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Distally Based Anterolateral Thigh Flap: An Anatomic and Clinical Study

Pan, Shin-Chen M.D.; Yu, Jui-Chin M.D.; Shieh, Shyh-Jou M.D., Ph.D.; Lee, Jing-Wei M.D.; Huang, Bu-Miin Ph.D.; Chiu, Haw-Yen M.D., Ph.D.

Plastic and Reconstructive Surgery: December 2004 - Volume 114 - Issue 7 - p 1768-1775
doi: 10.1097/01.PRS.0000142416.91524.4C
ORIGINAL ARTICLES
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The distally based anterolateral thigh flap has been used for coverage of soft-tissue defects of the knee and upper third of the leg. This flap is based on the septocutaneous or musculocutaneous perforators derived from the lateral circumflex femoral system. The purpose of this study was to examine the results of anatomical variations of the descending branch of the lateral circumflex femoral artery and the retrograde blood pressure of the descending branch of the lateral circumflex femoral artery so that the surgical technique for raising and transferring a distally based anterolateral thigh flap to the knee region could be improved. The authors have actually used this flap in three cases. In 11 thighs of six cadavers, the descending branch of the lateral circumflex femoral artery had a rather consistent connection with the lateral superior genicular artery or profunda femoral artery in the knee region. The pivot point, located at the distal portion of the vastus lateralis muscle, ranges from 3 to 10 cm above the knee. In their three cases, the maximal flap size was 7.0 × 16.0 cm and was harvested safely, without marginal necrosis. The mean pedicle length was 15.2 ± 0.7 cm (range, 14.5 to 16 cm). The average proximal and distal retrograde blood pressure of the descending branch of the lateral circumflex femoral artery was also studied in another 11 patients, and the anterolateral thigh flap being used for reconstruction of head and neck defects showed 58.3 and 77.7 percent of proximal antegrade blood pressure, respectively. The advantages of this flap include a long pedicle length, a sufficient tissue supply, possible combination with fascia lata for tendon reconstruction, and favorable donor-site selection, without sacrifice of major vessels or muscles.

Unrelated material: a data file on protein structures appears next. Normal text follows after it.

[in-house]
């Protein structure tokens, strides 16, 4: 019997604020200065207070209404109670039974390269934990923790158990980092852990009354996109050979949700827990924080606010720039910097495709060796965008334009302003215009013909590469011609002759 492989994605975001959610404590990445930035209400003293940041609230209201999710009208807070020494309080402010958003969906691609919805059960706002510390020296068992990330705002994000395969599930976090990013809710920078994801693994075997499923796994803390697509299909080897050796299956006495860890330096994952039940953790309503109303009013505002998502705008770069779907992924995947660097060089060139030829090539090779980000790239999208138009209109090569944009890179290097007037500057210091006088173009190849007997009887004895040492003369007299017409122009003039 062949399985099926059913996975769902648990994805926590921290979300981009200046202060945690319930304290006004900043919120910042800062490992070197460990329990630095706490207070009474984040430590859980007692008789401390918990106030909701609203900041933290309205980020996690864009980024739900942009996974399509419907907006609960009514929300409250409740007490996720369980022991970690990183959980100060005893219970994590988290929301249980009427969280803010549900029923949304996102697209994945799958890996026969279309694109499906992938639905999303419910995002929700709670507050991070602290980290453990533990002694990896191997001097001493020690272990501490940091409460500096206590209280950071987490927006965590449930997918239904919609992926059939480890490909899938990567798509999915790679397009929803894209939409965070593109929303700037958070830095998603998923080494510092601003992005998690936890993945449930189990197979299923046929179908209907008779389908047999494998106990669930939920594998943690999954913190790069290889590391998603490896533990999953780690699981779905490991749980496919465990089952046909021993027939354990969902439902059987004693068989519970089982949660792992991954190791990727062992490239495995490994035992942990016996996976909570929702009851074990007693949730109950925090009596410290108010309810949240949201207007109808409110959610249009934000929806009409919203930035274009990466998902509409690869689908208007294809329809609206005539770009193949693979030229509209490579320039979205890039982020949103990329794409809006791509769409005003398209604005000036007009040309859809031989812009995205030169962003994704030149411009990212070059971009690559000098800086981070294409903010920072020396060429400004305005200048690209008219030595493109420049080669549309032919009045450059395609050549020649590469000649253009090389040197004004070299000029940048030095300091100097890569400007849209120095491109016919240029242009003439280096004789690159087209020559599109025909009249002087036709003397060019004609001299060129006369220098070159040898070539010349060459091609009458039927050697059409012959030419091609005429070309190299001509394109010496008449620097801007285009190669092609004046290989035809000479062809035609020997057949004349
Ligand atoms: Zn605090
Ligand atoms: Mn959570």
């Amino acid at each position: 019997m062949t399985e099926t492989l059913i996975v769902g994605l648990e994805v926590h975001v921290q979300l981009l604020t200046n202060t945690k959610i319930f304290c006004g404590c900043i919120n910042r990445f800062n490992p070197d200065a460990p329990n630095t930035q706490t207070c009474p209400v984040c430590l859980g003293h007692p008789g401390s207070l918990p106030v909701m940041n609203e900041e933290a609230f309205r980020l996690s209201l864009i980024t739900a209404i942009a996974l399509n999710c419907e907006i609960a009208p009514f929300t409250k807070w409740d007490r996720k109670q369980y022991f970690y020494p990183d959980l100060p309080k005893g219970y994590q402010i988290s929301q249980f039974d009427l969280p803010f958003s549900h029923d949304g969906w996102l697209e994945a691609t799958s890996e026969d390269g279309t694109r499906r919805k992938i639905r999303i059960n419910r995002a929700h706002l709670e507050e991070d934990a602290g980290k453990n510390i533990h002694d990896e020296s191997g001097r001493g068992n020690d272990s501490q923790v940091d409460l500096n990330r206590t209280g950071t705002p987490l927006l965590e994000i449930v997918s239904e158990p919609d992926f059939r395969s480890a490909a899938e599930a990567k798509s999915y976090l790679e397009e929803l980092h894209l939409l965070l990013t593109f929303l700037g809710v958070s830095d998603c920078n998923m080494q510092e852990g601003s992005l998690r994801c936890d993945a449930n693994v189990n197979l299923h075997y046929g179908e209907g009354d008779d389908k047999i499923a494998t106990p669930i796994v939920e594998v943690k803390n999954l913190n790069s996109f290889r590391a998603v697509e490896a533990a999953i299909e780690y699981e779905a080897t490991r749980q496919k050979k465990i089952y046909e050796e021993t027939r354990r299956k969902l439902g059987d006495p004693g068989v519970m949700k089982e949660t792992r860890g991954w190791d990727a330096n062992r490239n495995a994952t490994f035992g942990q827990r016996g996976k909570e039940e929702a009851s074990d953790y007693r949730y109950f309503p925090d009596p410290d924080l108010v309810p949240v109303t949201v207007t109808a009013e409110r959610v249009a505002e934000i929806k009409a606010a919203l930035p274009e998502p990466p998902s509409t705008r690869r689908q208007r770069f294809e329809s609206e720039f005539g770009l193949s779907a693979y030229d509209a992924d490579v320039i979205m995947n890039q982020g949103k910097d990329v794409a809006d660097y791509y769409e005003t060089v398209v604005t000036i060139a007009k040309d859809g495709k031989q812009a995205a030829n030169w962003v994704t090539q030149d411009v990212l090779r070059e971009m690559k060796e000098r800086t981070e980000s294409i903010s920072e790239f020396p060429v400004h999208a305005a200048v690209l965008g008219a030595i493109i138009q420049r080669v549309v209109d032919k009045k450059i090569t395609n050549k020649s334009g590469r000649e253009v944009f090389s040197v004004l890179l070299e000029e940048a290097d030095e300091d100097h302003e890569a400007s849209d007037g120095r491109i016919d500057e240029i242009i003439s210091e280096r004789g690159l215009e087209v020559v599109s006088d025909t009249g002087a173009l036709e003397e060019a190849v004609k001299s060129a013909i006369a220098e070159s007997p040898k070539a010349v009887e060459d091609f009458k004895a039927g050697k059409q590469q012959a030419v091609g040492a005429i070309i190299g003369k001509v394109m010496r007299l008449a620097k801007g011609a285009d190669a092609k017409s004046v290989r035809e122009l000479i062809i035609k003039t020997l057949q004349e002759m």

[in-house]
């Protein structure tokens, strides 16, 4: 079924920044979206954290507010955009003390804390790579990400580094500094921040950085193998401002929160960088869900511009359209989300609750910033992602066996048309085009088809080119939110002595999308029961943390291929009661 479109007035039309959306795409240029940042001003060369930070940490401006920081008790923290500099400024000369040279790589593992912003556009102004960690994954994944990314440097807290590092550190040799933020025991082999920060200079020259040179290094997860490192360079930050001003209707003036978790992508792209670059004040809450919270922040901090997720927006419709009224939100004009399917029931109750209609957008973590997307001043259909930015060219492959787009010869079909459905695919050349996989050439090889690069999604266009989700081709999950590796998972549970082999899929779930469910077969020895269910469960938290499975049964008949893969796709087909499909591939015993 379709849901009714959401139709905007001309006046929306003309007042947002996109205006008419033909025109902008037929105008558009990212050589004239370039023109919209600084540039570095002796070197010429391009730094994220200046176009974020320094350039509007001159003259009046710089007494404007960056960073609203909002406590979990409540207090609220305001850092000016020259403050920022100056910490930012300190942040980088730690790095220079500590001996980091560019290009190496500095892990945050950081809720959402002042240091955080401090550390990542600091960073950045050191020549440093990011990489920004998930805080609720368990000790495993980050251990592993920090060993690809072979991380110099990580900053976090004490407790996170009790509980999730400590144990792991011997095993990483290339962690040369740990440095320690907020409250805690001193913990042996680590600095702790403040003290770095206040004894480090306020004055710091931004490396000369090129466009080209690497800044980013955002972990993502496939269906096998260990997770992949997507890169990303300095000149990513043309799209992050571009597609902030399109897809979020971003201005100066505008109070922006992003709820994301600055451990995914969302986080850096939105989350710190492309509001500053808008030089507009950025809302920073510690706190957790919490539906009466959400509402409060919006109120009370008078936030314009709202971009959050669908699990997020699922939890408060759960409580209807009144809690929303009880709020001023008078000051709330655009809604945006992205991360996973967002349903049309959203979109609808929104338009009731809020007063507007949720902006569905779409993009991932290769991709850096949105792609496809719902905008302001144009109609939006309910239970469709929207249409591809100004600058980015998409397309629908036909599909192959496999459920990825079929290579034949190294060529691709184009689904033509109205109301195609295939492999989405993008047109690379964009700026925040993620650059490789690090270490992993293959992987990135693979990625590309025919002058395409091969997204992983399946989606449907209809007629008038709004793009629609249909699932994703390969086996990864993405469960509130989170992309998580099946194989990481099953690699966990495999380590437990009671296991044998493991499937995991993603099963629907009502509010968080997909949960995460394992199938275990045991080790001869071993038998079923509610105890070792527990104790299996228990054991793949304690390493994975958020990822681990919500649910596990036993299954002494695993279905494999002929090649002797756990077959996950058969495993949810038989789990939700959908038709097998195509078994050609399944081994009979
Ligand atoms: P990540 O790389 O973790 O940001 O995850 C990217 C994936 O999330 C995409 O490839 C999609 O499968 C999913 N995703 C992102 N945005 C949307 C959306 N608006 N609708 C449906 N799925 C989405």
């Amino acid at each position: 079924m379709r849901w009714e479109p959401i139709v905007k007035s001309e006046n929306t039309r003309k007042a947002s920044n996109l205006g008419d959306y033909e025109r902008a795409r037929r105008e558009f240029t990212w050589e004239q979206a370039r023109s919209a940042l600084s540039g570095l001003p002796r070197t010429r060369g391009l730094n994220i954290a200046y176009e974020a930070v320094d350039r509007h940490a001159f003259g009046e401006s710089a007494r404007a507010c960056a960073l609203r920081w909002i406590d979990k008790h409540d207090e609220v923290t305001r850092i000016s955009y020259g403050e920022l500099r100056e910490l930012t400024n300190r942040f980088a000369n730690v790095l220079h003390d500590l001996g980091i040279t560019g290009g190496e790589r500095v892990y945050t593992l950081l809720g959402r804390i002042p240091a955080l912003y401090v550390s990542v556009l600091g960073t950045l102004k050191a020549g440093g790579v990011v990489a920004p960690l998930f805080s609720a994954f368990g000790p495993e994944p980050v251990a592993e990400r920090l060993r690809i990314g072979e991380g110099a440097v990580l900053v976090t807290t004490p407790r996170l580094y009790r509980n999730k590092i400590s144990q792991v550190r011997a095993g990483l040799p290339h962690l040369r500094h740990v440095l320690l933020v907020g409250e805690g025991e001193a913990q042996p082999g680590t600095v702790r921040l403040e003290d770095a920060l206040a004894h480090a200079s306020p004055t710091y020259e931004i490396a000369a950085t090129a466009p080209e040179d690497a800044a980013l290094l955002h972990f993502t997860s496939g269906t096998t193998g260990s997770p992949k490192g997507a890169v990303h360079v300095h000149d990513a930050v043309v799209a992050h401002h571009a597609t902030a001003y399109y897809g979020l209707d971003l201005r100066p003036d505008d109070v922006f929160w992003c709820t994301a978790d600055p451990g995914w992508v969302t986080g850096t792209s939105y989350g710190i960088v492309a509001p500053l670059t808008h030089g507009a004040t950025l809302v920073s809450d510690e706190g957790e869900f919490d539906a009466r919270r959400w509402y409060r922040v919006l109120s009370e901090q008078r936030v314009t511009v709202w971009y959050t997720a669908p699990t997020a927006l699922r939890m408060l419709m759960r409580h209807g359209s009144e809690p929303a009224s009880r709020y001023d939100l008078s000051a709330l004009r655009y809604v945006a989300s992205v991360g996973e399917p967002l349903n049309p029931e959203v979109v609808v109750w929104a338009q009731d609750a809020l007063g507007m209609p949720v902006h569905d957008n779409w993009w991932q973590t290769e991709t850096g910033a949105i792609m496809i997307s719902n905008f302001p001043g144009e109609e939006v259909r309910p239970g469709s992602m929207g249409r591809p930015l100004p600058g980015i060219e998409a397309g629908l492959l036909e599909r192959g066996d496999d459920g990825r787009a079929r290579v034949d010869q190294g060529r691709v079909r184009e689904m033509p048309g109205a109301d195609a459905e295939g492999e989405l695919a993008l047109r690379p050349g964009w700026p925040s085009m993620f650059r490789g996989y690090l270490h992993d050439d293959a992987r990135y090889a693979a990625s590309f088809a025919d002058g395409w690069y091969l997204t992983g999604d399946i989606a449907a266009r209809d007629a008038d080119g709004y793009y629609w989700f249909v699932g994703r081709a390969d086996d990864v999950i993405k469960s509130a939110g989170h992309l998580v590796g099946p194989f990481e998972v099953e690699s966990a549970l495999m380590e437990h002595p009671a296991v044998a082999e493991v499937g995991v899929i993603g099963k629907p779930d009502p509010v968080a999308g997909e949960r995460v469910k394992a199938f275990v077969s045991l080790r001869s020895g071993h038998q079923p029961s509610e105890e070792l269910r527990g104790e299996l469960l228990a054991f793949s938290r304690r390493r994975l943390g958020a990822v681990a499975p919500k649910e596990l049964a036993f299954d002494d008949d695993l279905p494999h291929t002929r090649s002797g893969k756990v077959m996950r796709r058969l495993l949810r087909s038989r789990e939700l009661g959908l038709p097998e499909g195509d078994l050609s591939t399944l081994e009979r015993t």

Tainan, Taiwan

From the Division of Plastic and Reconstructive Surgery, Department of Surgery, the Institute of Clinical Medicine, and the Department of Anatomy, College of Medicine, National Cheng-Kung University.

Received for publication September 11, 2003; revised December 23, 2003.

Presented at the Eighth Asia Pacific Congress of the International Confederation for Plastic, Reconstructive, and Aesthetic Surgery, in Taipei, Taiwan, April 1 to 4, 2001.

Haw-Yen Chiu, M.D., Ph.D., Division of Plastic and Reconstructive Surgery, Department of Surgery, National Cheng-Kung University Hospital, 138, Sheng-Li Road, Tainan 704, Taiwan, hychiu@mail.ncku.edu.tw

©2004American Society of Plastic Surgeons